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UW-Madison starts new dual-degree program in neuroscience and law

June 15, 2011 By Jill Sakai

The University of Wisconsin–Madison has established an integrated dual-degree program in neuroscience and law that offers students the opportunity to earn a Ph.D. in neuroscience and a J.D. in law.

It plans to enroll its first class in fall 2012.

“The Program in Neuroscience and Law will train neuroscientists who also are competent in the law and prepare them to address the many important legal, scientific and public policy issues at the intersection of neuroscience and law,” says Ronald Kalil, director of the UW–Madison Neuroscience and Public Policy Program, which will administer the new dual-degree option.

Even as recent advances in neuroscience call into question many assumptions underlying aspects of the legal system, such as the importance of personal responsibility, courts are grappling with how to handle new kinds of evidence.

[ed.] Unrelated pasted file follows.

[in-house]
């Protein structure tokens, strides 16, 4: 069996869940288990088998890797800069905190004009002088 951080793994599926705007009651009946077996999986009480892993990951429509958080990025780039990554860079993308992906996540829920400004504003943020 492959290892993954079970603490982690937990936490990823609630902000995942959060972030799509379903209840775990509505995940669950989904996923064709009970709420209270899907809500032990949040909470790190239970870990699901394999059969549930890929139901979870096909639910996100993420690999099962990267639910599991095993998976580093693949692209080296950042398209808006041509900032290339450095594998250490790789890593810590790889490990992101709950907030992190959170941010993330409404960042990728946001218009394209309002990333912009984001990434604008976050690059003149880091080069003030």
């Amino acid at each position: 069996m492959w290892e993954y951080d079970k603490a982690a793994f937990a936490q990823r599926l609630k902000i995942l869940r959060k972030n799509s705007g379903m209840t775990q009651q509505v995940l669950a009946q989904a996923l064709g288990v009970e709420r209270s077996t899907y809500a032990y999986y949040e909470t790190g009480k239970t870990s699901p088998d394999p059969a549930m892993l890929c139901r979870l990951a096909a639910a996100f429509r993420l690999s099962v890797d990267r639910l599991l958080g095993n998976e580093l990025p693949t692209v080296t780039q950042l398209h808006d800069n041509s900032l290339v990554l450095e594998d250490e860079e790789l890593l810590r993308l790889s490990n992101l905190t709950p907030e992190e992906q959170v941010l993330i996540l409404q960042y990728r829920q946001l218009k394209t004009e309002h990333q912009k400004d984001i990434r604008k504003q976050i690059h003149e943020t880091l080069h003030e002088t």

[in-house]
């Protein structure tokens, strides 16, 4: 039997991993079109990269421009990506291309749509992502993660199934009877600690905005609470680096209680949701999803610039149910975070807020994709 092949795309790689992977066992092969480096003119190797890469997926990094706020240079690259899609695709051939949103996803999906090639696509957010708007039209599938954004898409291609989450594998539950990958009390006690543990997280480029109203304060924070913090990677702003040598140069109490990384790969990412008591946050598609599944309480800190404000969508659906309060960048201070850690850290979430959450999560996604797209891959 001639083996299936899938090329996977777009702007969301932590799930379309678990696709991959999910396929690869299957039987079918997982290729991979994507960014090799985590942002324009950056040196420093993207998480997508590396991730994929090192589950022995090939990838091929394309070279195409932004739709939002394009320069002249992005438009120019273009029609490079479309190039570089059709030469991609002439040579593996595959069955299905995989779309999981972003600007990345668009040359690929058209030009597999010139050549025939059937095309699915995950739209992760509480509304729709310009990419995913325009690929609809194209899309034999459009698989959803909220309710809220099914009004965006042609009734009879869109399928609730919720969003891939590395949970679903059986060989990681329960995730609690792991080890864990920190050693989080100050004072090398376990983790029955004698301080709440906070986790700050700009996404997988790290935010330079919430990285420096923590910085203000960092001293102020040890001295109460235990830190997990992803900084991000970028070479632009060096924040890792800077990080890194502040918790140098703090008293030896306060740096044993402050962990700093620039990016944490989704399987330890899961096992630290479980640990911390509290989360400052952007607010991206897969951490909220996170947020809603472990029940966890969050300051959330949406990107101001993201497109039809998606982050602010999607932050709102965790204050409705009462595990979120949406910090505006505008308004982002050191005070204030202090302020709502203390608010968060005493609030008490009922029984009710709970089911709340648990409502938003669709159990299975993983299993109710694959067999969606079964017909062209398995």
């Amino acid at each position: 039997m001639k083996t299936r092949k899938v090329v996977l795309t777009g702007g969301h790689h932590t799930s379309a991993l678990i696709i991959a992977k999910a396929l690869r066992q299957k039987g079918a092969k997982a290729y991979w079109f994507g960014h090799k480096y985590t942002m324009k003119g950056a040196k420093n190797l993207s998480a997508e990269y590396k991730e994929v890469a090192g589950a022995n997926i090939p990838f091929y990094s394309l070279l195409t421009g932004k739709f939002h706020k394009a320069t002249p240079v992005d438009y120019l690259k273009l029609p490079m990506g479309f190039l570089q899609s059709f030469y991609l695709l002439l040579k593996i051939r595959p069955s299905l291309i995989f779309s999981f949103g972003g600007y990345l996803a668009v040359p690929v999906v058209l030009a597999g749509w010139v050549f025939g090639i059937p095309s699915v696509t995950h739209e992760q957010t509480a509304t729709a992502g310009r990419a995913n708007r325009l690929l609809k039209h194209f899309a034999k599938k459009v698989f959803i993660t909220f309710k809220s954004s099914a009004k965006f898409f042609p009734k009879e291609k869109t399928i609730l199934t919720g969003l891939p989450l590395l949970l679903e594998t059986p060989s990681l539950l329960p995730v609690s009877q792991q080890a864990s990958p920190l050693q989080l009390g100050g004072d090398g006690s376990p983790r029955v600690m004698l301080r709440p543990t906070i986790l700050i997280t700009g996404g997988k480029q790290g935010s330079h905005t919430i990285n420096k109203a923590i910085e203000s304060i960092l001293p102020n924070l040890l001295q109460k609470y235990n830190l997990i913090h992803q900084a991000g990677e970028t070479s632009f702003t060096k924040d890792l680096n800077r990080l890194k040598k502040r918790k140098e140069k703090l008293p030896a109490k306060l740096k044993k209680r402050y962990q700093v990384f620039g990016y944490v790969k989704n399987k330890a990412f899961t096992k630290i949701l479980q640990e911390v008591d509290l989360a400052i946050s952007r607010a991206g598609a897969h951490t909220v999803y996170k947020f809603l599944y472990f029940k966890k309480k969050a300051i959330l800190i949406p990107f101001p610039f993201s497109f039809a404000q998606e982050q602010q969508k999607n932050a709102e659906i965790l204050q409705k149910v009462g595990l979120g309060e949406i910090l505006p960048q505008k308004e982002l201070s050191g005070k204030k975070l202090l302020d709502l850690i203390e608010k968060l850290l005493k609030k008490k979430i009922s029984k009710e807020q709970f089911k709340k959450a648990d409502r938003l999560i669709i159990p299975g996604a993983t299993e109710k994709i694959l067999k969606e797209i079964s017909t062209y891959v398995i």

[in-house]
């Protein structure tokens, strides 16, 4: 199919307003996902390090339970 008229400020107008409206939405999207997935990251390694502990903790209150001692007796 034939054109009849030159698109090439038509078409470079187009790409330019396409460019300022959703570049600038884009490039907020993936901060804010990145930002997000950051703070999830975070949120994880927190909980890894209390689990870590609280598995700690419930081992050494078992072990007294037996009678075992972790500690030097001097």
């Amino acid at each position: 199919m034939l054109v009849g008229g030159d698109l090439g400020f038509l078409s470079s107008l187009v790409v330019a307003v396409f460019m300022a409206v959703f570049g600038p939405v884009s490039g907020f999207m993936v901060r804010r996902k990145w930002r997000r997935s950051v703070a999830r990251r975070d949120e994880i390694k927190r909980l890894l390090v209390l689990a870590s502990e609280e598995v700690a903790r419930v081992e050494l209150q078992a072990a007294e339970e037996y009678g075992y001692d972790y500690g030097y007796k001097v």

Neural imaging and other new neuro-technologies, such as brain implantation for therapeutic purposes, may influence legal determinations of competence. Evidence of brain trauma or brain disorders may be presented as grounds for mitigating criminal penalties, or developmental neuroscience findings as support for particular custody arrangements in family law cases. Courts are confronting the question of whether to admit results from brain imaging as evidence of lying, and law enforcement professionals are considering using such technology for screening and surveillance.

As medical technologies advance and understanding of brain functioning improves, it is likely that neuroscience will play an increasingly important role in helping to inform legal processes and decision-making, Kalil says.

“Despite national and international interest in the junction of neuroscience and law, there have been very few opportunities in the country to date to educate students in both fields,” he says. “UW-Madison’s formal program in neuroscience and law will help to remedy this shortcoming.”

The Neuroscience and Public Policy Program also offers tracks in neuroscience and domestic or international public affairs. For more information about the Program in Neuroscience and Law, visit